When Harry turned eleven, he discovered that he was eligible to attend his parents' boarding school, Hogarth Academy in Scotland (Britain's oldest co-educational establishment). Harry found he had inherited his father's reflexes (James was a legendary "quick draw") and put them to use by becoming the youngest goalkeeper in school history. For the first time, he was popular, admired, and had friends in Ron and Hermione, who were in the same year and house. Ginny, one year behind, read Ron's letters describing his new friend and – having just finished reading WutheringHeights – transferred her romantic affections from Heathcliff to this other mistreated orphan. Harry had no idea what to do in the face of this kind of crush, and Ron took to teasing and condescending as only a superior twelve-year-old can when faced with an annoying eleven-year-old sister. Feeling lonely and misunderstood, Ginny made the horrible mistake of entering into an IM correspondence with a seemingly sympathetic stranger, pouring out her heart to him, and finally agreeing to an in-person, off-campus meeting. By gruesome coincidence the kindly young man turned out to be Tom Riddle Jr., the ganglord's equally psychopathic son, and he would have made Ginny the latest in his string of victims if Hermione hadn't desperately resorted to hacking Ginny's computer when she went missing. Ignoring all cautionary advice Harry instantly rushed to where Riddle had lured her, and there the unarmed twelve-year-old struggled with the sixteen-year-old sadist and finally killed him with his own knife.
Ginny was traumatized, naturally, but with her family's support she eventually recovered. It was a long time before she could face Harry again, but by her fourth year she found herself capable of holding a reasonable conversation with him, and by her fifth year she finally found herself on the receiving end of some tender glances. Harry and Ginny began dating, quickly became serious (much to the delight of her parents, who quite adored Harry) and seemed on the way to marriage when Tom Riddle Senior came out of prison seeking revenge for his son. Harry tried to break up with Ginny, telling her it was too dangerous to be around him with a deranged gangster on the loose looking for him, but she wouldn't hear of it. Finally one day Riddle's men caught up with them on the street and gunned Harry down right in front of her. Riddle himself died soon after, killed resisting arrest, but of course that scarcely provided any consolation to Ginny.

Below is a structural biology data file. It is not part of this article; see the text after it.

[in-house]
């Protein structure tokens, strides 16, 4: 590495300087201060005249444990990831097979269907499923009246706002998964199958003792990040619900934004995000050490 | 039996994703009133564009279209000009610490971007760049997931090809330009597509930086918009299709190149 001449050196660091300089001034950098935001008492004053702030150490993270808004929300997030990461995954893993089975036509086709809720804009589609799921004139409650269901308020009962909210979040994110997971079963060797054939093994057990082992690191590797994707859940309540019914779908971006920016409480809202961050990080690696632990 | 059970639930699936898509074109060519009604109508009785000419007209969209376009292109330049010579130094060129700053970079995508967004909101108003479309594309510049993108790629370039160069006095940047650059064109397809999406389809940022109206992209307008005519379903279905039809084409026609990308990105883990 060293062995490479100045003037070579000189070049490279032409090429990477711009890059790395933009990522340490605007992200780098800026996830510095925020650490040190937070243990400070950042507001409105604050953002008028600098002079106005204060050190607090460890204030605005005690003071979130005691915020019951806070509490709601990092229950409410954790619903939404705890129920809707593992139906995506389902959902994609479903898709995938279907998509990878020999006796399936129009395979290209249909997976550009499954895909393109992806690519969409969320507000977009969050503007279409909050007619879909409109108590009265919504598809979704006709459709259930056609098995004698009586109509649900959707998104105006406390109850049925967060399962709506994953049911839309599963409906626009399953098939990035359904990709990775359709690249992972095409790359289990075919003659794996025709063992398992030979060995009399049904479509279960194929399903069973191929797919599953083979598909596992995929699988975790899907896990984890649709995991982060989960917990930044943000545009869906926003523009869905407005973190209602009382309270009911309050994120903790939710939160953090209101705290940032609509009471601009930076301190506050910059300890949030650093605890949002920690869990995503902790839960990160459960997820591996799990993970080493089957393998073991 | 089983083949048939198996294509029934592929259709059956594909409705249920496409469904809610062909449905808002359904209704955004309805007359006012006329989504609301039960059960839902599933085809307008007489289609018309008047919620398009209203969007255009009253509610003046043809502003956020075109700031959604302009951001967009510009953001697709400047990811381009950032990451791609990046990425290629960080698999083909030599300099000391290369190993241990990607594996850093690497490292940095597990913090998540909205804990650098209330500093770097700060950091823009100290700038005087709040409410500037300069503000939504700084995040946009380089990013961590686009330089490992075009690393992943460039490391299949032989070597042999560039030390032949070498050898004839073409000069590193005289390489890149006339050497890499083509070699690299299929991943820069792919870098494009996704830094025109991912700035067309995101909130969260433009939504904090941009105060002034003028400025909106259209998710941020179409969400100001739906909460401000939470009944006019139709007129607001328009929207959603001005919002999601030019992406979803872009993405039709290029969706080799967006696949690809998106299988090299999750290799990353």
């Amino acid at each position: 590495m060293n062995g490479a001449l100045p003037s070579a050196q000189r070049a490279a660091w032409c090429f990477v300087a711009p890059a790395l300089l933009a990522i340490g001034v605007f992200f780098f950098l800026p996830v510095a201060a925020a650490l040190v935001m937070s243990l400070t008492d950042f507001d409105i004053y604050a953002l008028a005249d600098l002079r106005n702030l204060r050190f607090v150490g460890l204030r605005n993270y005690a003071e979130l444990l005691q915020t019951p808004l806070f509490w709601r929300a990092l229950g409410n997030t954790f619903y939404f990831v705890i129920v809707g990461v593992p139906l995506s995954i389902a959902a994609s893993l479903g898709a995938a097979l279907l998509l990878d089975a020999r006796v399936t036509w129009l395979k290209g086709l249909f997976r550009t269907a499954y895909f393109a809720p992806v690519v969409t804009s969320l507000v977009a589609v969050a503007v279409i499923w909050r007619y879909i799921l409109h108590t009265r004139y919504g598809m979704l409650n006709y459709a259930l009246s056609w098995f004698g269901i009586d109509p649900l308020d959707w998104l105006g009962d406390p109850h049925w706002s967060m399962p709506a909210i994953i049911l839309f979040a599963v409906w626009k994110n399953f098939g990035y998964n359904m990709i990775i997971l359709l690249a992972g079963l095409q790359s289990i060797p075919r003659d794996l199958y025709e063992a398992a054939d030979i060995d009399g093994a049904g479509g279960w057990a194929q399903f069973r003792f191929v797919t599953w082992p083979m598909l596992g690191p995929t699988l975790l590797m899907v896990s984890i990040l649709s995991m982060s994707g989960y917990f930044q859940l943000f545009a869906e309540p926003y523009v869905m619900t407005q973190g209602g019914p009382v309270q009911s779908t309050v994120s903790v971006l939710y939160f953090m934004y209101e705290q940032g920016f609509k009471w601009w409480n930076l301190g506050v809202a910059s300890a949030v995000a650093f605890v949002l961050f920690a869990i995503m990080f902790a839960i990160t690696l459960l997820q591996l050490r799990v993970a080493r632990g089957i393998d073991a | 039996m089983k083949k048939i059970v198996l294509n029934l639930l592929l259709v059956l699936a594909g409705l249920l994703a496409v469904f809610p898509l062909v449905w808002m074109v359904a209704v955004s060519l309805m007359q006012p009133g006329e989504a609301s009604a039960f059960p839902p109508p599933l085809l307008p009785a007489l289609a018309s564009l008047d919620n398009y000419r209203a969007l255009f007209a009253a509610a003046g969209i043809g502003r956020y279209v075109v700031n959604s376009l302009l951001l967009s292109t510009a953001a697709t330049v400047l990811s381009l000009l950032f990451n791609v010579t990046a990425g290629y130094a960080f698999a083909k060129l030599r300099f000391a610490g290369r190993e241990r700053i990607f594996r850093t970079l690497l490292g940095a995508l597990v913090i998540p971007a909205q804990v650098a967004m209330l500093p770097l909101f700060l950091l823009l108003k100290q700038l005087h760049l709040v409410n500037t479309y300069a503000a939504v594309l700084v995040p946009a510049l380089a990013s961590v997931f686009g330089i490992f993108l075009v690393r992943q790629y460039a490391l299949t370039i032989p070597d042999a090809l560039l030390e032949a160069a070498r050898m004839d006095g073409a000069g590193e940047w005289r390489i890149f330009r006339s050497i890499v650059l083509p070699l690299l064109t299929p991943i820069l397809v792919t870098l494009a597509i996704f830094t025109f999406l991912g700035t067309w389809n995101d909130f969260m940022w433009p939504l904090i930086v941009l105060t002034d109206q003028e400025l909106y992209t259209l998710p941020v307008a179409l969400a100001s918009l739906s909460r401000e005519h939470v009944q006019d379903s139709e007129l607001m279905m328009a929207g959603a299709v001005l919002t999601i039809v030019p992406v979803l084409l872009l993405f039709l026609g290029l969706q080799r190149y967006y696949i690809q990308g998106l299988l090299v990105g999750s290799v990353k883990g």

Still, whatever psychological baggage Ginny was carrying from these events seemed scarcely visible to Alan. To him she was simply a fascinating woman: passionate, temperamental, generous, mischievous. He found it particularly admirable that Ginny wanted to use her own terrible experiences for positive ends by studying to become a therapist. Unfortunately that left her with a schedule as brutal as Alan's own, but they both rose eagerly to the challenge of squeezing something interesting into any small time-block which popped open at the last moment. It was at one such spur-of-the-moment meeting that Alan's life was turned upside-down.
Alan had suggested the restaurant, recommended by a friend, where the two were having a late dinner. Suddenly Ginny broke off in the middle of a sentence, her face clouded over, and she spoke in a tone Alan had never heard from her, a voice of crisp command like an army officer accustomed to instant obedience. "Alan, listen carefully" she said. "As soon as we leave this place, we're going to be surrounded by some funny-looking people asking some strange-sounding questions. You have to trust me to handle it." Alan turned back to look for the source of Ginny's alarm, and saw two men in odd sorts of cloaks staring at the two of them and whispering furiously to one another. One of them dashed out of the restaurant with a few backward glances as if to make sure he had really seen what he thought he saw. Ginny swore, and said "I forgot this place was so close to the Prophet building."